In football’s firmament, Costa Rica is considered a faint star, barely visible next to the supposedly glowing stars of Italy, Uruguay and England.
Someone clearly forgot to mention that to the plucky, never-give-up Costa Ricans in the 2014 World Cup, currently in progress in Brazil.
Whatever may happen in the next phase of the tournament for the team from the tiny nation, the Ticos (formally, Costarricenses) have shown that they can outrun, outfight and out-strategize the best teams in the world, and do it with verve and style.
A nation of about 5 million with a landmass of about 20,000 sq. mi, Costa Rica nurtures a well-deserved reputation for its progressive environmental policies, the only country in the world to meet all five criteria for measuring environmental sustainability. It constitutionally abolished its army permanently in 1949 and has consistently been among top-ranking countries in the Human Development Index.
Is it any wonder that out of a nation of enlightened government come a team of energetic Davids ready to vanquish football’s Goliaths?
Not so fast, you say. There is no proof of any correlation between good governance and football prowess. Besides, this is only the first stage of group games. Next is the knockout phase where anything can result from a maddening combination of luck, pluck, bad and good calls and that x-factor, the intestinal fire to win.
But that’s beside the point. The Ticos have already shown that they can take on the best by believing in themselves, working hard and seizing opportunities whenever they present themselves. They have no superstars, no Messis and Neymars, yet as a cohesive team they are as solid in the back and fluid in the front as any team in the world.
They were in the so-called ‘Group of Death’ and now they are the ones most alive in that group.
We are too focused on name brands and so lose sight of genuine wonders. Costa Rica has so far been the wonder of World Cup 2014. When they beat Uruguay (champions in 1930, 1950) 3-1 in Arena Castelao in Fortaleza and Italy (champions in 1934, 1938, 1982, 2006) 1-0 in Arena Pernambuco in Recife, Brazil, they taught the world one thing: the unheralded can beat the celebrated through fearless, attacking football.
On June 24, the Ticos take on England, a mere formality, since England is already out, having lost both to Italy and Uruguay. If any team deserves pity and scorn in equal measures, it is England’s Three Lions, the most overrated team in history. While Costa Rica should play to win on June 24, it should conserve its energy for the next phase and happily settle for a draw.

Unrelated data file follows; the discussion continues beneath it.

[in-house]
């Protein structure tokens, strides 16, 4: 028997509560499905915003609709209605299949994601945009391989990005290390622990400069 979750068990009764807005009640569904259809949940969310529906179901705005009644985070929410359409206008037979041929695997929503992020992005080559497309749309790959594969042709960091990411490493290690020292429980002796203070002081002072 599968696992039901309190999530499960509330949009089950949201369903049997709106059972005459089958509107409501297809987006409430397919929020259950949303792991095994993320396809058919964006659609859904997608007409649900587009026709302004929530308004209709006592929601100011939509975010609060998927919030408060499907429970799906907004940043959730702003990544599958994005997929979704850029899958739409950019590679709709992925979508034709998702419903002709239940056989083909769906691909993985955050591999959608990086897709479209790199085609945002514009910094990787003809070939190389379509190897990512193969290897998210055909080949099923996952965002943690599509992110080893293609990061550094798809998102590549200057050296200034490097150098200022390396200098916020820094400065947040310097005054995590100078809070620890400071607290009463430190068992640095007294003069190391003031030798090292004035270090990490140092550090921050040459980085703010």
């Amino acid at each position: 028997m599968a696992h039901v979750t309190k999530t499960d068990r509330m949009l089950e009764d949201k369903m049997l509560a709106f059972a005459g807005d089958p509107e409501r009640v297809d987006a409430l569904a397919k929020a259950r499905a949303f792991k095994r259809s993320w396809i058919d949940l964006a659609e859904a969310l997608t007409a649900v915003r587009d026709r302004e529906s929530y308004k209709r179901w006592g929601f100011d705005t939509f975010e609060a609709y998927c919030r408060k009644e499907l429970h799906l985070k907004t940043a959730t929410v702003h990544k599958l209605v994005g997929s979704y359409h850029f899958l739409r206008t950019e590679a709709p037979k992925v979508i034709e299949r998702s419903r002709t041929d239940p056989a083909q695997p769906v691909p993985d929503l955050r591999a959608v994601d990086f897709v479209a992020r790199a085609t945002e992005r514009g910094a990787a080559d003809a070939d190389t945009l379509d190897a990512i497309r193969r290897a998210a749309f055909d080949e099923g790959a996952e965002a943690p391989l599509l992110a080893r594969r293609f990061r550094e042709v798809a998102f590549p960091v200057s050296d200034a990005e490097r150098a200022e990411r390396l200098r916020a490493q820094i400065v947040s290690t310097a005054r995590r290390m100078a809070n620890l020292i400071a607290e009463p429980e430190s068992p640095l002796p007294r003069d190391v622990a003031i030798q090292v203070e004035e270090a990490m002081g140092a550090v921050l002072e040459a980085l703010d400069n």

Costa Rica’s performance lends itself to academic lessons. If Brazil, Argentina, Holland and Germany represent Harvard, Stanford, Berkeley and, say, Caltech, Costa Rica represents a community college. Yet community college students need not feel inferior to students from these elite universities. Through grit, focus and faith in themselves, they can compete with the ivy-league educated students in any field.
On July 23, when two teams compete for football supremacy in the World Cup 2014 final, Costa Rica is unlikely to be one of those two.
But that will not in any way diminish what the tiny nation has already accomplished: They can compete with the best and win.
Henry Campbell, a student at San Jose City College, is from Costa Rica. He attributes the success of ‘La Sele’ (name of the Costa Rican national football team) to experience, passion, training, hard work and determination. “The support comes from the whole country,” says Campbell. “We may not agree on a lot of things such as politics, but when it comes to La Sele, it is hard to find a Costa Rican who will not support the team. We don’t have much to represent us at an international level, so we rally behind our soccer team. Experience comes from the fact that many of the team’s players play in international leagues. As for passion, no matter how small a town is in Costa Rica, you can always find a soccer field. We just love the game. The players train exceptionally hard because they know they will have to play against top teams of the world. Players like Joel Campbell definitely help keep up the winning momentum with some pretty sweet goals. I mention this not because we are related!”
Campbell, whose goal is to become a police officer, is inspired by the performance of La Sele. “Even if people don’t think you can do something, it is up to you to take on the challenge. You have got to believe in yourself. Even if you don’t succeed at first, you can’t give up. Keep practicing, like La Sele, and you are bound to do better next time. Even attempting to do something is better than not trying at all.”
So, if you are a community college student and you are competing for a job with a Stanford or a Harvard graduate, don’t give up. Prepare for it, give it your best shot and the job can be yours.